The democratic revolution in Nepal ousted a deeply entrenched and centuries-old monarchy, and the country is now engaged in the process of building a republic. This expression by the people of their rights was followed by that of another Southasian country, Pakistan, where a military dictator was compelled to hold an election. These two recent examples might inspire the citizens of other neighbours – Bangladesh, the Maldives, Bhutan – likewise to stage revolts against their respective regimes. In such transformations, however, the people of one country must not trust their own or their neighbours’ regimes to certify their actions. After all, those in power tend instantaneously to develop common interests. In the Nepali context, we have seen how the Indian government was keen on constitutional monarchy or a ‘two pillar’ system until it became patently unviable.
Likewise in the case of Bhutan, with over 100,000 citizens being prevented from voting on the false assertion that they are Nepali, the New Delhi government gave its blessing to a fake election, calling it democratic. Nepal has decided to build a federal democracy, an extremely significant constitutional advance. Sri Lanka and Pakistan have suffered greatly by continually turning away from such a set-up. The former has gone through significant civil strife for the last two decades; while the latter’s territorial integrity sometimes weakens due to its failure to recognise the distinct identities of Pashtunistan, Balochistan and Sindh. The repression by the military regime of Pervez Musharraf has not fully ended, despite the recent enforcement of democracy. There is the urgency to end the ongoing repression in Balochistan, as well as a need to pay due royalties on gas extracted in the province.
Other than Nepal, the entirety of the Subcontinent was at one point governed by British colonialists. But even after Independence, the governments in India and Pakistan have continued the same colonial administrative framework, the same economic policy of industrialisation through the accumulation of capital from the agricultural sector. Large-scale industry was preferred to medium- and small-scale efforts, and agricultural development was neglected in important ways. When this policy led to increasing unemployment, and India experienced a scarcity of food, recourse was taken to intensify irrigation by constructing big dams, uprooting millions, and playing havoc with the natural environment. Extreme and disastrous ideas, such as constructing a network of canals to link the northern and southern rivers of India, are still revived from time to time. The model of development preferred by those who devise these grand canal schemes entails massive consumption of energy, and numerous hydroelectric and thermal power projects.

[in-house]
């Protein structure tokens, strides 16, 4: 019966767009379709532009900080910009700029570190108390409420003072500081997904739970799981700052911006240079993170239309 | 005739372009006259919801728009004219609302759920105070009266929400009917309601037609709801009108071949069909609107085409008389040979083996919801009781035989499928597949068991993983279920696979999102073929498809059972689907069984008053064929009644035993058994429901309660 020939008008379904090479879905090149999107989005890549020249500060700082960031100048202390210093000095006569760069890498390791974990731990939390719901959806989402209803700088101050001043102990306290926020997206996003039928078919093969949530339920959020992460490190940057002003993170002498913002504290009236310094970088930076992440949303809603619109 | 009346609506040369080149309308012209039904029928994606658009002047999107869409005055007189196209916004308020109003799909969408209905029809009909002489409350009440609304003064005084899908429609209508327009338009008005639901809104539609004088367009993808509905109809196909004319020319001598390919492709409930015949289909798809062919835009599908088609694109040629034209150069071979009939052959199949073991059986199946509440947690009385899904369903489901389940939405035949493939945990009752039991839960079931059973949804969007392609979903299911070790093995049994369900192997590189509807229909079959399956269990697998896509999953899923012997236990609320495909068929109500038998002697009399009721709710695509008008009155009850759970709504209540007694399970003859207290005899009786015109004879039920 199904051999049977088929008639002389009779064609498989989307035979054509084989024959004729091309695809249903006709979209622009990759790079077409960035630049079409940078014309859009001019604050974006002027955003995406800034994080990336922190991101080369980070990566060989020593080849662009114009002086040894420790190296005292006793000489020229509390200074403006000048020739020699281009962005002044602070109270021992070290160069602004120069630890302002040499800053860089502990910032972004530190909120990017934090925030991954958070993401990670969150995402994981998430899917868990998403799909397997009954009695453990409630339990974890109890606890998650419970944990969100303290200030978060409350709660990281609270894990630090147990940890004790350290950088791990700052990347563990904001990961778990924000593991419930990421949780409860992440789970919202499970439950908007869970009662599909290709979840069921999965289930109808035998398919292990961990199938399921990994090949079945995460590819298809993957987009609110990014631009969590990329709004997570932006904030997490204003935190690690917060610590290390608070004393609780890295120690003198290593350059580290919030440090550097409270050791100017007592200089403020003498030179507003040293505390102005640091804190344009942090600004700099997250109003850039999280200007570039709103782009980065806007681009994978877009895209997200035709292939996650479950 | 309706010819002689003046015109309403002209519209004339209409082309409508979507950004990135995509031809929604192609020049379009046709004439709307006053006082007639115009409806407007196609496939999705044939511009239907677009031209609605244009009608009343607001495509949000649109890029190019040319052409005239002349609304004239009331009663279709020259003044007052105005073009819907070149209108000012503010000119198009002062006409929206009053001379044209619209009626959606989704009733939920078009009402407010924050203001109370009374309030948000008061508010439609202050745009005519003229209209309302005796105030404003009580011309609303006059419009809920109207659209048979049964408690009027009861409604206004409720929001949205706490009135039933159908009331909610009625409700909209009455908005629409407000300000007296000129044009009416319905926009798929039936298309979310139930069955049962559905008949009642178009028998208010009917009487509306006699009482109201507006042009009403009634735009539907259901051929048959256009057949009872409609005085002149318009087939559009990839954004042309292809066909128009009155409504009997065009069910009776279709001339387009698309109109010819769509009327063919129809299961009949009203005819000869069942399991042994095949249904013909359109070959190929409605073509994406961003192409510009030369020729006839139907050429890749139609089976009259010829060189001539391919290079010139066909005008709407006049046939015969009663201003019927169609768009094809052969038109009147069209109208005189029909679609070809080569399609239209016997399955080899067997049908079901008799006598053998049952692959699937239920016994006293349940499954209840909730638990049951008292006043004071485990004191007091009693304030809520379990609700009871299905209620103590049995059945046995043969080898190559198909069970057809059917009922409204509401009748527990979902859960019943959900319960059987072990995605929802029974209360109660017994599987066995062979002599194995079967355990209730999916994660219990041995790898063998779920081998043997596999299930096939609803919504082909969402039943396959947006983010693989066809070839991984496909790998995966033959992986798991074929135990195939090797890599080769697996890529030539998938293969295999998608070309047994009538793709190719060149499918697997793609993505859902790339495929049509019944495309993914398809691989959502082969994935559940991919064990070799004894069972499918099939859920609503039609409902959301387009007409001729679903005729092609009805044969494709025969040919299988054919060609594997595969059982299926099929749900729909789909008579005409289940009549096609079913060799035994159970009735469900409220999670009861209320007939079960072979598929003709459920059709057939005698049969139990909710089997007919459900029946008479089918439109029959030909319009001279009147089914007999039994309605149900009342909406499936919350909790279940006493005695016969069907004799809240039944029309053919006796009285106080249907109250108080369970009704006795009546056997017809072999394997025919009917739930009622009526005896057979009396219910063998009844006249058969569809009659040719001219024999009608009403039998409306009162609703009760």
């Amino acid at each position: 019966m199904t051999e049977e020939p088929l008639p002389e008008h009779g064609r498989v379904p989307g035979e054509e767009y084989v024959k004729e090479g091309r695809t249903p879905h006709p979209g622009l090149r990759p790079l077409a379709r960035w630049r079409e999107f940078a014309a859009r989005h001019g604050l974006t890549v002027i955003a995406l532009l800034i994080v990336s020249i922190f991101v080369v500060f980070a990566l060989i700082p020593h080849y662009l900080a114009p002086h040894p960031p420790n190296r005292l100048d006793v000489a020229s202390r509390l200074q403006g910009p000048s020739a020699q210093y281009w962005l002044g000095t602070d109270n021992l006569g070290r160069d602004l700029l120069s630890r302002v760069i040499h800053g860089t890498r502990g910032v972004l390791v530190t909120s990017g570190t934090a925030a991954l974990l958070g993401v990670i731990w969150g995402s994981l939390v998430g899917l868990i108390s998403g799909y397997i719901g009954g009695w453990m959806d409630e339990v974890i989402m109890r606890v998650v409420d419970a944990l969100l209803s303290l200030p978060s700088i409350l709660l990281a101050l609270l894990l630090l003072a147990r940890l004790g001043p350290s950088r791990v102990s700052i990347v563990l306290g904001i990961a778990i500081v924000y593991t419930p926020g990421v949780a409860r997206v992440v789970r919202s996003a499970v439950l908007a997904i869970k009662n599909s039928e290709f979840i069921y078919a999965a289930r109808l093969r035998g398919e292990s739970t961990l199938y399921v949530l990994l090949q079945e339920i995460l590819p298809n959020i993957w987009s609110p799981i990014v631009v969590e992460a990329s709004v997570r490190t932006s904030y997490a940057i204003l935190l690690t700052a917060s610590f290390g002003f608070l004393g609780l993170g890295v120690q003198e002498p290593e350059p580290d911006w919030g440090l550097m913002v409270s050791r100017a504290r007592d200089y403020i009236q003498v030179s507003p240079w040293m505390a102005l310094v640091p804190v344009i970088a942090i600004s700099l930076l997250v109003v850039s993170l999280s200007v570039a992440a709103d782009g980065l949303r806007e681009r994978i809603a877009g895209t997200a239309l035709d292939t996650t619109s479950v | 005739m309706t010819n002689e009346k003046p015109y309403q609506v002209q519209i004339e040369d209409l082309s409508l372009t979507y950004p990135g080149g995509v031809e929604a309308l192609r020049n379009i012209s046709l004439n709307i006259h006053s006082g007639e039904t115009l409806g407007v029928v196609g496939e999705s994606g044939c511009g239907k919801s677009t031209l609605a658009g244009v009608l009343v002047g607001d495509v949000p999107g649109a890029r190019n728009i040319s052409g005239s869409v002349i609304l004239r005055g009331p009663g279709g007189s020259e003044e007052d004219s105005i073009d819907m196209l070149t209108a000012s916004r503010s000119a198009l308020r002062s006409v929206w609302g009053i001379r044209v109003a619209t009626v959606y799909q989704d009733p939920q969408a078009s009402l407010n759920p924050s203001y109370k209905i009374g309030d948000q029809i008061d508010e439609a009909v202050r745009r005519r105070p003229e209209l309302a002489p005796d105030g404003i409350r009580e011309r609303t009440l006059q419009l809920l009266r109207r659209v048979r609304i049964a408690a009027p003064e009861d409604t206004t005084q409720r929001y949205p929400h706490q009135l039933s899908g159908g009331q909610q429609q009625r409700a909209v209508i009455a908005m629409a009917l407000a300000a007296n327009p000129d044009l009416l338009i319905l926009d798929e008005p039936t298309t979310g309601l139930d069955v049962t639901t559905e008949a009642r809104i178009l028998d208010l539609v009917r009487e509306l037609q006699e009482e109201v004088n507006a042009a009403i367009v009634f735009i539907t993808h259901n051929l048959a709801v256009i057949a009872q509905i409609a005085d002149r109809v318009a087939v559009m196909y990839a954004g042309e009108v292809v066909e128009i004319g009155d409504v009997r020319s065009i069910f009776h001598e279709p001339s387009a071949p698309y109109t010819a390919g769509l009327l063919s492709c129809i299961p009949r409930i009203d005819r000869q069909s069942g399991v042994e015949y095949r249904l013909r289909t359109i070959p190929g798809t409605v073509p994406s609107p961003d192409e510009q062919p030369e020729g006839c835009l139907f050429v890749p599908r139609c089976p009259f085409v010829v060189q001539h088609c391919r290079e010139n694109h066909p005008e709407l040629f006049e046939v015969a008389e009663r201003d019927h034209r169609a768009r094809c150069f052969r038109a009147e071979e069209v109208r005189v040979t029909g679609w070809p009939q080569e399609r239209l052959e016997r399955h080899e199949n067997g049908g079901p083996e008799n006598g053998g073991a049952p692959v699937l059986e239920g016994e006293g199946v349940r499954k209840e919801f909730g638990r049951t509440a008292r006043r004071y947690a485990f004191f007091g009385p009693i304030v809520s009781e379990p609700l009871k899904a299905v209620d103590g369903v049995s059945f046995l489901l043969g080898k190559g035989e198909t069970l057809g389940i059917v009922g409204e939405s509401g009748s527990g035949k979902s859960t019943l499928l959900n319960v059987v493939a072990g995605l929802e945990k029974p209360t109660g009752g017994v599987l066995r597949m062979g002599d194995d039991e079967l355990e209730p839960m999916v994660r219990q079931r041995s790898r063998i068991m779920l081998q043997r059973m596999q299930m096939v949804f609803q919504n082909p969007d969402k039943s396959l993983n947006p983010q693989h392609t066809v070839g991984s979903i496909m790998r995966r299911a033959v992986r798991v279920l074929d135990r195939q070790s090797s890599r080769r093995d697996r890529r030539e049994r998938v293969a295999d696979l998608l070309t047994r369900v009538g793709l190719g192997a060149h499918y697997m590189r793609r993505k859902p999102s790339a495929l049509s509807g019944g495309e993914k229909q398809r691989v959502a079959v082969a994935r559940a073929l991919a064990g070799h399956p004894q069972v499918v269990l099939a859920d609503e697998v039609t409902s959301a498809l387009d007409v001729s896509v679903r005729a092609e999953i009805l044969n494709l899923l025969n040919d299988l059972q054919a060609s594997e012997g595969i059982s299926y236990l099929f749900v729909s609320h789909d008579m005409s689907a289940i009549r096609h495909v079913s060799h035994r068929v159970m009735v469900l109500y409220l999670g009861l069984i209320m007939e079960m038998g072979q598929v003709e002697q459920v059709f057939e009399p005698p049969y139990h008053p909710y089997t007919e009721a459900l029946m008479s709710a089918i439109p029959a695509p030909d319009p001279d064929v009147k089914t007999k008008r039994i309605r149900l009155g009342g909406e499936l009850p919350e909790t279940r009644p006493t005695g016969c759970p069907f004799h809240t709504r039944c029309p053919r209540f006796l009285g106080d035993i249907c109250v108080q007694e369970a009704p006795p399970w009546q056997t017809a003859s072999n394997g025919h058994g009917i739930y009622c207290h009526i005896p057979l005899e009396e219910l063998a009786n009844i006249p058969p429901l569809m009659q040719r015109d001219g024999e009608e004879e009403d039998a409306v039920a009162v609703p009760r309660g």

For some time, Nepal has been included in India’s plans for more hydroelectric power; the country’s new federal, democratic, republican set-up will now need to decide whether to comply with such demands. The people of Nepal will also need to choose their new road to economic development. They can adopt the prescriptions of the World Bank and the International Monetary Fund, and ask for the bounty of Western capital as a ‘Least Developed Country’. This certainly seems to be a route dear to the elite sections of any society. However, past experience in the neighbourhood, particularly India, should caution any country’s politicians that following this path breeds sharp inequalities between regions and classes of people. Foreign debt becomes a long-term hindrance in terms of balanced economic development; the environment would suffer irrevocable damage; unemployment could create terrible unrest. Models of sustainable development should clearly be preferred.
Separate and together
India, Pakistan and Bangladesh have retained the colonial huzoor mai-baap tradition, which has led to a dangerous divorce between the rulers and the ruled. In this vein, Rajiv Gandhi once referred to district collectors as “democratic dictators”. While India experimented with devolving economic development and regulation through the Panchayati Raj system, the strength of the entrenched bureaucracy has yet to allow it to succeed. In Pakistan, the bureaucrats and army generals have together imposed martial-law time and again. Likewise, in Bangladesh, martial law prevailed on and off for decades, and the generals continue to call the shots today. Mal-administration is certainly a matter that could upset the envious political gains recently achieved by Nepal, and federalism cannot countenance the concentrations of power seen in other countries.
A country such as Nepal, with diverse cultures and varying levels of economic and social development, must prevent such concentrations in the forthcoming federal units from the very beginning. Language is another crucial consideration. Simply put, elementary education needs to be provided in the respective mother tongues. All countries of the region are wrestling with this issue. In the current context in Nepal, for instance, a view from the top might find it necessary to introduce the Nepali language even at that stage, in order to promote national integration. This could only be a poor decision. Pakistan learned from the bitter experience of Partition that the imposition of a language on unwilling communities is unacceptable. Sri Lanka undertook a process of Sinhalisation from the early 1960s, and the consequences have been similarly disastrous. Each of these instances teaches us that regional, cultural and administrative autonomy is as necessary as is regional autonomy for purposes of economic development. This commonalty of experience among all of the countries of the region demonstrates its essential unity. In this context, every effort needs to be made to preserve and strengthen this sensibility.
~ Surendra Mohan is a veteran socialist leader based in Delhi.